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U.S. News

Louisiana: Syphilis on Rise Among Gay Men

May 18, 2005

On May 11, state health officials met with community leaders to discuss the sudden spike in syphilis cases among gay and bisexual men in Louisiana. Cases in this group rose from three in 2002 to 88 last year. Officials are worried about HIV/AIDS as well, since syphilis patients are much more vulnerable to HIV.

In 2003, 465 Louisianans died from AIDS, according to Dr. Jason Reed, supervisor of the state Office of Public Health's HIV surveillance program. AIDS kills roughly 20,000 annually nationwide.

Meeting participants said AIDS mortality is an aspect of the illness often disregarded by young gay and bisexual men -- the people most likely to contract STDs because of their tendency to ignore safe sex practices. Attendees said young people think they are invulnerable, and they are not old enough to have lost friends in the early years of the AIDS epidemic.

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"I'm seeing more and more HIV-positive gay men 19 to 30 years old," said James Swire, coordinator of the NO/AIDS Task Force's community outreach programs. "They need to be talked to."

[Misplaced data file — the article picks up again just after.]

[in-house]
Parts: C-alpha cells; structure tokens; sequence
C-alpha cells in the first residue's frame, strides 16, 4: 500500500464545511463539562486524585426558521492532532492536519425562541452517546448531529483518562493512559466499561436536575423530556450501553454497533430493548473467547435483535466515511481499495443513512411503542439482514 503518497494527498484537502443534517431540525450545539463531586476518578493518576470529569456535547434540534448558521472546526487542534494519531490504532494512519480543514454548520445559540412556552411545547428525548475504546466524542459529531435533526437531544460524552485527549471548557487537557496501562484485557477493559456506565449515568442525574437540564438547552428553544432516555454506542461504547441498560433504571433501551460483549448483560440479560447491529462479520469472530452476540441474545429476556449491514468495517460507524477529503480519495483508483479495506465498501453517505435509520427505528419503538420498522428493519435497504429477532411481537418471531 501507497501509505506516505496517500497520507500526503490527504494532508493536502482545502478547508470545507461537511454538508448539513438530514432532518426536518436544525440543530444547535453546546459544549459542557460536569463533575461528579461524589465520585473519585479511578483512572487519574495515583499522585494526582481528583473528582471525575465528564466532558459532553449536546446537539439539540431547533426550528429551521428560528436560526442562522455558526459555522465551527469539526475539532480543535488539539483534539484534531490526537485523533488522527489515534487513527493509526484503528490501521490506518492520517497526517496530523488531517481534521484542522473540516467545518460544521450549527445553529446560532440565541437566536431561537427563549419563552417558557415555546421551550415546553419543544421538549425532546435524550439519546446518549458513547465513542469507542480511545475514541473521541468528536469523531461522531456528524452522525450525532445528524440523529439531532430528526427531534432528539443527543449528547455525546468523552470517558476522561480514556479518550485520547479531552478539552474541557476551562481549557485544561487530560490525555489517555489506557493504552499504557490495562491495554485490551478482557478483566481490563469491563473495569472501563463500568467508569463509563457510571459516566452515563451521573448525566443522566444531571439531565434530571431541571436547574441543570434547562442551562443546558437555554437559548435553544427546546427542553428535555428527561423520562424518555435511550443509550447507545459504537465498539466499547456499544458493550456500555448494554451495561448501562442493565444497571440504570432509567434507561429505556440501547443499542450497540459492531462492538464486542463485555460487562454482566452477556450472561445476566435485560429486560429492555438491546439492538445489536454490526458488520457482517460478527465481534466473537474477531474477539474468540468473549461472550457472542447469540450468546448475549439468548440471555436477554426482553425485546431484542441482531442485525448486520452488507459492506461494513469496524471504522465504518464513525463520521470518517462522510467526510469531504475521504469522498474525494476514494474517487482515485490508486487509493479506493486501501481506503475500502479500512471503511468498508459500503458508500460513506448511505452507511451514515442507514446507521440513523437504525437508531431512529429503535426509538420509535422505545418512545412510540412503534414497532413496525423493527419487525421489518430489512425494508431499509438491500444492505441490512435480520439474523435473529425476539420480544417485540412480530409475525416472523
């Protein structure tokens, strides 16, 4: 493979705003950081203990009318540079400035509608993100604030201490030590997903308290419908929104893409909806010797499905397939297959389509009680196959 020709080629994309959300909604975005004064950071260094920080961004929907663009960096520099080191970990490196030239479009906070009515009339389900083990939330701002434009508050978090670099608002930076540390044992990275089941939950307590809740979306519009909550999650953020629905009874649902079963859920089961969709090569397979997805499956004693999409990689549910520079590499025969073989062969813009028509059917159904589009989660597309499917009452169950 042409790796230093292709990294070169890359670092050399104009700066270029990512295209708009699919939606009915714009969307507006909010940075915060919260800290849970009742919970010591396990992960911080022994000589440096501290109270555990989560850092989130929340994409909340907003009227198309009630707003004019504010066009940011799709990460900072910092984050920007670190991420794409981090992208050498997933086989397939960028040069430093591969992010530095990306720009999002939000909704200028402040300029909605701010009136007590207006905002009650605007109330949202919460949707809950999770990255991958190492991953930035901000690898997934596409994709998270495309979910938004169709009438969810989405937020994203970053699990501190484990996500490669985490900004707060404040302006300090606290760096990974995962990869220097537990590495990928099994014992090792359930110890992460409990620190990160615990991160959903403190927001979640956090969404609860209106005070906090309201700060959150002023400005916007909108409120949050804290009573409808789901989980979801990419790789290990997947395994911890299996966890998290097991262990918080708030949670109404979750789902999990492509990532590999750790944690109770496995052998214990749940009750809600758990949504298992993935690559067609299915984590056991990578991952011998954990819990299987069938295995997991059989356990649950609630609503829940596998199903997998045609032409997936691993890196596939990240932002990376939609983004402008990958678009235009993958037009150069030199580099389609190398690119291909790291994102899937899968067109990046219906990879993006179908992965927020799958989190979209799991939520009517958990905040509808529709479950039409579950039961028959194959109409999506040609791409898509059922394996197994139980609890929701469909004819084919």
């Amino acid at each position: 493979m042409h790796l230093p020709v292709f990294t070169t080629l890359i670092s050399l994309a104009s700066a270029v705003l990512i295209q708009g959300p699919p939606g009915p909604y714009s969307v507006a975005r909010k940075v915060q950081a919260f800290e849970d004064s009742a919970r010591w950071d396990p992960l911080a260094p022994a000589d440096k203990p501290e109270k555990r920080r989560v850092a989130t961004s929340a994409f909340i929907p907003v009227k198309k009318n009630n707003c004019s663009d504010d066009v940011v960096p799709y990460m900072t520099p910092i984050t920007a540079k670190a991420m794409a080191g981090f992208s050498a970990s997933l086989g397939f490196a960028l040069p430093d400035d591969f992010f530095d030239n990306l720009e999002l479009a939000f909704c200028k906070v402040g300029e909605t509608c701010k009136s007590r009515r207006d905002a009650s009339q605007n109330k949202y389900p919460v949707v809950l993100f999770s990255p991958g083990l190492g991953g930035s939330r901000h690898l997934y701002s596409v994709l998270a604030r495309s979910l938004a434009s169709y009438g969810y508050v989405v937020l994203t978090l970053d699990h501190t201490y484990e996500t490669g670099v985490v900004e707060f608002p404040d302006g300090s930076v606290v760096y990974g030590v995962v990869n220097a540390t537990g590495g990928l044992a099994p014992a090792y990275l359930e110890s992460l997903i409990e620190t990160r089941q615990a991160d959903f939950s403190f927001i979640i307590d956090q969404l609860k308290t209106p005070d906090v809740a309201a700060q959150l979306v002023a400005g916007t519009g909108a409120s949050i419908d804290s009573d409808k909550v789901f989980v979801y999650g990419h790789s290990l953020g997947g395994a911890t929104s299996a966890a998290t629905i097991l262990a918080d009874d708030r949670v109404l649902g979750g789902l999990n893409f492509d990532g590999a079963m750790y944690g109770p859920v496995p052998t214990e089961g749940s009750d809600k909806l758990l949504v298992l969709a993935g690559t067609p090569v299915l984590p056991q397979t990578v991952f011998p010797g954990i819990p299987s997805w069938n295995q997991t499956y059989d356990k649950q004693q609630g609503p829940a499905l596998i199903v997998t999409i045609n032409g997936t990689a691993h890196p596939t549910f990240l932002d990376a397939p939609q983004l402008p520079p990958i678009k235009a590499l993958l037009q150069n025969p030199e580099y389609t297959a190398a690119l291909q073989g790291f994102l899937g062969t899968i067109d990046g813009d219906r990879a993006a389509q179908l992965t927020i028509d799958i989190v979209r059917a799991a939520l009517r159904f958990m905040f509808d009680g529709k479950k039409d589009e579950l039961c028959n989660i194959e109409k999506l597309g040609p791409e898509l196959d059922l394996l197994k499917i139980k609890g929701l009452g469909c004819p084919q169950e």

CDC figures show that nationwide, gay and bisexual men accounted for 5 percent of syphilis cases in 1999 and 60 percent in 2003.

Dr. Kevin Fenton, chief of CDC's syphilis elimination effort, said in a telephone interview that use of illegal drugs such as crystal methamphetamine is a factor contributing to the rise in syphilis cases. "It has such a strong disinhibiting effect on sexual behavior that men who normally would want to practice safe sex end up not caring," he said. Fenton said the Internet "speeds up the process of meeting partners and acquiring sexually transmitted diseases."

Meeting participants all agreed on the need for more aggressive outreach and better access to treatment for STDs.

Back to other news for May 18, 2005

Adapted from:
Times-Picayune (New Orleans)
05.12.05; John Pope


  
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This article was provided by CDC National Prevention Information Network. It is a part of the publication CDC HIV/Hepatitis/STD/TB Prevention News Update.
 
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